Salaries need to be negotiated, and if you possess unique skills that are of value to the employer, they should be compensated equitably. While I am retired, I can tell you that as a self-employed consultant for over three decades, my ultimate income was over $1,000/day (in 1990's) because of the VALUE I delivered. If the corporation wanted that value, they expected to pay for the price. But, the return they got was, for example, with one large chemical company, over $400 Million in the first year.

What US employees have to do is to show their employers (or clients) how much VALUE they create...when you do that, each client is happy to share their success with other potential clients looking for similar value. So long as you "occupy a chair" for a modest salary, you have no-doubt signed an "at will" employment clause that grants the employer all the rights in your relationship.

Matthew Culver: You are challenging that perverse relationship, and I applaud the attempt. As points out, "...the 1 percent has 35.6 percent of all private wealth, more than the bottom 95 percent combined." And sacking the people that actually CREATED that value, because labor costs can be reduced, producing more margin for the 1% to harvest, is one of the ways they do it. And, even it you don't win, you can be proud of initiating a movement of other employees engaging attorneys seeking out such cases with ever-evolving innovative arguments. And, if that process fails, we all may as well admit we've reintroduced slavery back into Western cultures.

Comment Re:Finally, that explains all the bugs... (Score 1) 137

Oh, and Microsoft is, no doubt, waiting for the first "change order" (which they will have built into the contract), so they'll get More money in the future for things they left out of this initial proposal. That means ratcheting up the total $$$ volume of the contract for things that will magically become "essential" once the contract starts.

I wonder how much Drumpf gets out of this deal...

Comment Finally, that explains all the bugs... (Score 1) 137 Windows 10 that remain to this day...and in 8.1 and 7.
They used to save money (e.g., by offloading product testing off (to the unfortunate group called "Insiders.") Now they're getting paid nearly One Billion Dollars because their product is so buggy and insecure.

What a great scam the plutocrats at the top of Microsoft have created. Now, they've "MADOFF" with our tax money by providing services to their incomplete product to the U.S. Government.

This is why we, mere citizens, stand to lose Medicare under Trump: To pay for these kinds of schemes, to take taxpayers $$$ and redistribute them to corporations who have created the very problems they'll be paid to solve.

Your tax money at work.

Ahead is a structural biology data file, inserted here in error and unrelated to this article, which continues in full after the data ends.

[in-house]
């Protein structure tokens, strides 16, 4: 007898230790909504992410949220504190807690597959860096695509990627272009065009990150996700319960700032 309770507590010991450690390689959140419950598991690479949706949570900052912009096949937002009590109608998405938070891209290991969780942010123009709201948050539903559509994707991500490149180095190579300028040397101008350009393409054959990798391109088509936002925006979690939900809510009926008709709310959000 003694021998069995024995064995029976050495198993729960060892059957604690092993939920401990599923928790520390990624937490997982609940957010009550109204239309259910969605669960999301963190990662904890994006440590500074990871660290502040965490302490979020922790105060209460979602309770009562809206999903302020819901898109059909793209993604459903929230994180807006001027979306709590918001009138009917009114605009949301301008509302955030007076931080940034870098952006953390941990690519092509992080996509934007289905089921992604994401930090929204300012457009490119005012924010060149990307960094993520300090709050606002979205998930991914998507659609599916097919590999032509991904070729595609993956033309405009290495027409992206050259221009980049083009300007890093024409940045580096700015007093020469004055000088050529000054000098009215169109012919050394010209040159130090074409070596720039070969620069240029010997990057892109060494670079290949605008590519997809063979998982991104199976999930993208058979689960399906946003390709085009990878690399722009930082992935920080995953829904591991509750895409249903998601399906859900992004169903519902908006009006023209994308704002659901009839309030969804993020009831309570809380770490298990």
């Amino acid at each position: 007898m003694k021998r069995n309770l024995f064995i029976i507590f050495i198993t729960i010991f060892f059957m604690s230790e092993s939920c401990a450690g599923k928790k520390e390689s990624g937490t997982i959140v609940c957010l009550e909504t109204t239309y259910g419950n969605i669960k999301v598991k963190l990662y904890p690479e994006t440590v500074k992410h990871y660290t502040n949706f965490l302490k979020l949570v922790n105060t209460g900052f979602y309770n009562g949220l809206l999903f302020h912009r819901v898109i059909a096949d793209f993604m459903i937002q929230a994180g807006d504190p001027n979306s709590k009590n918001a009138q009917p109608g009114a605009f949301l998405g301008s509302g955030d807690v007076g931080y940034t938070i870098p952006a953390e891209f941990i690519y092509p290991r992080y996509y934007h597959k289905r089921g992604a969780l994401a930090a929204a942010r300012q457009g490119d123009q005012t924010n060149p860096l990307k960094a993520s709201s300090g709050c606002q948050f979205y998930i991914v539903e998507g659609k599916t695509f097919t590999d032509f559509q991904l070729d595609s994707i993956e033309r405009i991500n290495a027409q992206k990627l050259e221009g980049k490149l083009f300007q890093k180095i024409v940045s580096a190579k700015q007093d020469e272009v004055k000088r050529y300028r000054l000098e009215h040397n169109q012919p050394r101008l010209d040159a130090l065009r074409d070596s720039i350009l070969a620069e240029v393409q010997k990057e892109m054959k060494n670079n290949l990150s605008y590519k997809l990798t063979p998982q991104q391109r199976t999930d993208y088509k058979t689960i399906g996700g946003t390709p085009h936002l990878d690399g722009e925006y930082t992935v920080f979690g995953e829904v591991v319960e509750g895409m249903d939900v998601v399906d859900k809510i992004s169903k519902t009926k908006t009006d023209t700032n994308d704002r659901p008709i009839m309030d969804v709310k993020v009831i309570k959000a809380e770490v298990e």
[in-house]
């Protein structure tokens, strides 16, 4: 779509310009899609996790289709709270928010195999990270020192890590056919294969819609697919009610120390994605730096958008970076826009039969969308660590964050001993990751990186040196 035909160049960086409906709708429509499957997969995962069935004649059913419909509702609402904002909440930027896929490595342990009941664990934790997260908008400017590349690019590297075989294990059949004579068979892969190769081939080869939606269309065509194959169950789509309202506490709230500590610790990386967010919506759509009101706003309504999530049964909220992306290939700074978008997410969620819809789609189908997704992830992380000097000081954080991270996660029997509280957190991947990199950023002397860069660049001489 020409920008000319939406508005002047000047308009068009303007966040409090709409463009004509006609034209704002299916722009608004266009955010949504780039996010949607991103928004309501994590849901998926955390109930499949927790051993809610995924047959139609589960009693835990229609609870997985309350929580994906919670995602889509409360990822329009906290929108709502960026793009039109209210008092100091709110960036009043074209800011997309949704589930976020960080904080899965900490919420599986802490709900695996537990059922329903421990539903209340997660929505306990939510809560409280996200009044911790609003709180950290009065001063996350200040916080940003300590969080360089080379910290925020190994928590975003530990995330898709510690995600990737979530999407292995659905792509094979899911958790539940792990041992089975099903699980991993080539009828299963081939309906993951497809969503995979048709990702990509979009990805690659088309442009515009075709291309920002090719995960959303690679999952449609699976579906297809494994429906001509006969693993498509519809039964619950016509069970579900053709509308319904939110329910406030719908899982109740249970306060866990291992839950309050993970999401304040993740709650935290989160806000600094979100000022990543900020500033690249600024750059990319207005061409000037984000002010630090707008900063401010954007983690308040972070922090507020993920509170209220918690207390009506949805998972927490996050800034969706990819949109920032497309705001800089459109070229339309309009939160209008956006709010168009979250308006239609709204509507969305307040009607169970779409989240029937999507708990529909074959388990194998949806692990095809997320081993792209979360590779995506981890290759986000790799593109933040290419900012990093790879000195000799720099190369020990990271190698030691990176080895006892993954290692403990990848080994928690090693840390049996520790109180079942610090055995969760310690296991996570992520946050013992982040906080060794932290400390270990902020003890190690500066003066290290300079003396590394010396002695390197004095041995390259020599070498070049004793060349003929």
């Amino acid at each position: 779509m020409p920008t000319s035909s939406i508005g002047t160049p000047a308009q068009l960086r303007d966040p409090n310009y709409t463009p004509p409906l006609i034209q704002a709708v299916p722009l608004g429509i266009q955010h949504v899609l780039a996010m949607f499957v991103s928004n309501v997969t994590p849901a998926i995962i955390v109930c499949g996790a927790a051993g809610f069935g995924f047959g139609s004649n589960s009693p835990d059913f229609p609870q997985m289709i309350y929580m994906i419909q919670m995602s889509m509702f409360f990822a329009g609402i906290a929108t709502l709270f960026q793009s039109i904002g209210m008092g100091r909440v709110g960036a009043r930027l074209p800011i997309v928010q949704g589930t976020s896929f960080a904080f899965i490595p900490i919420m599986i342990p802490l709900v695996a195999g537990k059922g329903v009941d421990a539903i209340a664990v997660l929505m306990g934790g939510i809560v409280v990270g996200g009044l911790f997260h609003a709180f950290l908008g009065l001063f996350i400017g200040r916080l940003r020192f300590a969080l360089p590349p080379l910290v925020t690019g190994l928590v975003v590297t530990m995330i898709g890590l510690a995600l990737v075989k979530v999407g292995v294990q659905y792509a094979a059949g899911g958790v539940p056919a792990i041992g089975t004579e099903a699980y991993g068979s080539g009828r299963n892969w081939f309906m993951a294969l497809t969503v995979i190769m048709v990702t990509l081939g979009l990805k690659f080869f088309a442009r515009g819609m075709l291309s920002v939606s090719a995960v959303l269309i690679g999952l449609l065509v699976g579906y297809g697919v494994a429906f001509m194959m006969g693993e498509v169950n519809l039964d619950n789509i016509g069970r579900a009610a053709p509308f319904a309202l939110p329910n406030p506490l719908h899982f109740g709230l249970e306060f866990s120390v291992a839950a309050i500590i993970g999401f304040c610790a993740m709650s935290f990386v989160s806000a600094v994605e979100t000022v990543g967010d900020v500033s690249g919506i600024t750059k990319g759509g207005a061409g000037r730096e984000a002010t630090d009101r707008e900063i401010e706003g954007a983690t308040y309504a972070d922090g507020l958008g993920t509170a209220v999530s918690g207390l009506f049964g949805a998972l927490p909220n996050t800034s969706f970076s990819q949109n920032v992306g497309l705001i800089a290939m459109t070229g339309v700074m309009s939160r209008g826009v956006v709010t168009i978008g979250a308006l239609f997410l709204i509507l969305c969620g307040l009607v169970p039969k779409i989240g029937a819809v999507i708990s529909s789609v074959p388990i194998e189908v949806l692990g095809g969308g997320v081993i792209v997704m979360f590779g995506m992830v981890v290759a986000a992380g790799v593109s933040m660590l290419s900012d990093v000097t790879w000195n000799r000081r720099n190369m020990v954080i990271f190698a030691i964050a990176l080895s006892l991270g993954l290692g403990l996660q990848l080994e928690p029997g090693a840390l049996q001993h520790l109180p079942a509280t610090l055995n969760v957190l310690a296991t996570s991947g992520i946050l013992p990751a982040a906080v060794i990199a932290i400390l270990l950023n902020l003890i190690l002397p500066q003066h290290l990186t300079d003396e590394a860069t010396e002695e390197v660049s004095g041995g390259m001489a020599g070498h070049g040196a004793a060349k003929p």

Comment We are not in territory... (Score 1) 184

...where Elon Musk does not know how much he doesn't know. Believe me, unless he's "boring" down 1 KM or so, he's going to have HUGE problems with existing infrastructure (not pipes, so much as pilings and things that hold up large buildings). And, there's no central compilation of those details that have been installed over the past 50 years!

Boring may be what he bends his pick on :-)

Comment Yeah, but look at the bugs M$ ADMITS to... (Score 1) 210

...notably excluding the one's they DON'T:
Scroll down to "Known Issues."

Whatever happened to the concept of "testing" and "fixing" defects ("bugs") in code. Apparently, end-users are not as eager to be willing to be guinea pigs for untested code, not that they have to PAY for this kind of punishment.

Remember: If the product is claimed to be "Free," YOU are the product!

Comment Great, so long as you just "turn a crank." (Score 1) 250

But, for REAL system design and implementation, it's the professional interaction and collaboration that is the source of novel ideas, and the casual walker-by who intrudes with a few relevant facts that change the entire narrative. These have no comparable form in "discussion groups," because you have to make a specific effort to join a conversation, which eliminates the "casual listener" that sparks a radical rethink. That's why it's called "group think."

Many programmers like the solitude of doing their work alone, and when I'm writing code, I shut the door for just that reason. But the number of times in my career when I've overhead some dialog in the hallway (well, I do have go to the "can," once in a while) and injected a diametrically opposed viewpoint and made a difference in the outcome convinces me that there is a reason to work together in the same space.

Ultimately, we need both: Solitude, and Bullpen. Either extreme as a sole choice is a losing end game for careers and for ideas.

Comment Java is a Bag o' Bugs (Score 1) 295

How about Oracle focus on its' well-deserved greedy reputation, and resolve to actually produce products that have been designed for reliability and verified by competent testers before unleashing bags of bugs on the Internet?

The whole POINT of Java has been: Make the platform open source, and license the developer half of the project: Developers pay for the tool, and right to run on the freely distributed platform.

The whole RESULT of Java has been: Customers have to frequently update "free" Java to "fix bugs," which--in the process--makes prior dependent code unreliable.

The entire idea is founded on a thin layer of fermenting bullshit, and I wish we'd just all abandon it. In fact, all platforms serve a (usually short) useful life, compared to other durable products. If we developed cars like we develop most commercial software, we'd still be driving V8.111 of the original Nash Rambler, with its' monthly required return to the shop for repairs.

Slashdot Top Deals

Blinding speed can compensate for a lot of deficiencies. -- David Nichols